Dallas has another fantastic new mode of transportation, this time with tiny wheels: electric scooters.
Two companies — Lime, the bike-share company, and Bird, a California startup — have both launched scooter-rental service, following approval of an ordinance on June 27 by the Dallas City Council.
Like the bike rentals, the scooters will be made available for anyone to rent for however long or far they wish. The scooters, which go anywhere from 15 to 30 mph, cost $1 to start and an additional 15 cents per minute.
According to CBS, Lime and Bird will bring in about 500 scooters.
The ordinance is a six-month trial with certain restrictions, including staying off sidewalks in the Central Business District (which includes both downtown and Deep Ellum), and can travel only on roads where the speed limit is 35 mph or less.
Lime, which offers a how-to video you can watch here, says in a release that they've have partnered with local businesses to distribute the scooters on their private property and not in the public right of way or obstructing sidewalks.
They'll collect the scooters on a daily basis, charge them overnight, and redistribute them the next day in approved areas so that they are on the sidewalks fully charged, maintained, and ready to be ridden every morning.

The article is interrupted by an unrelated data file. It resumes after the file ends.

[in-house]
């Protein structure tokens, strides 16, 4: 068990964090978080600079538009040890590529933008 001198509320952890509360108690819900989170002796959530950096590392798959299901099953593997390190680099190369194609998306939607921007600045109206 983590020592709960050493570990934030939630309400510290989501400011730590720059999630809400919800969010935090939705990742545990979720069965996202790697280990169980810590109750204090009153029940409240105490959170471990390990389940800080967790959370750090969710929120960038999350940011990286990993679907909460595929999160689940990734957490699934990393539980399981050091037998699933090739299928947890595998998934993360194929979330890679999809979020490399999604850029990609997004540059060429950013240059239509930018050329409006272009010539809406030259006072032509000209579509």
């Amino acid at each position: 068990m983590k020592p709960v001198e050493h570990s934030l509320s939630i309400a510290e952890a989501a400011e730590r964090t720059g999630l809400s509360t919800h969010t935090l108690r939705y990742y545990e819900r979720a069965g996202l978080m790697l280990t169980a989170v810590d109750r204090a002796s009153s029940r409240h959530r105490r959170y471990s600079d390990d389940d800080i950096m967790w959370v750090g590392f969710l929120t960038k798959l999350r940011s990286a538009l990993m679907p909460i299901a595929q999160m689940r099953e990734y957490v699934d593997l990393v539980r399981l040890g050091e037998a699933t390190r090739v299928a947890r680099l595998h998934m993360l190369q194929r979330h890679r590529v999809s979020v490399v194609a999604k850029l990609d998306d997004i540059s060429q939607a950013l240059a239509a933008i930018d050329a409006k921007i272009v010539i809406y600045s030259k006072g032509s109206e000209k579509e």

Lime launched in Dallas in August 2017 and offers electric bikes in addition to regular bikes and electric scooters.
In bad news for the bike-share companies, the City Council also approved a new set of rules for rental bikes. The five companies who offer bike-sharing — Lime, Ofo, Spin, Mobike, and VBikes — will have to pay an $808 application fee and also pay $21 per bike.
They'll also have to pick up any bikes that are reported to be blocking sidewalks or fallen over, within two hours if reported during the day or 12 hours if reported overnight.
A release from Ofo calls it anti-business, with the highest fees in the country per unit.
"We're fully supportive of smart regulations that promote innovation and protect consumer safety, and we’re certainly willing to pay our fair share to operate in Dallas," says Everett Weiler, general manager of Ofo Texas. "However, these exorbitant fees would be among the highest in the country and severely limit residents access to affordable, convenient transportation as providers focus solely on the urban core where demand is highest, harming those in underserved areas who truly need more choice."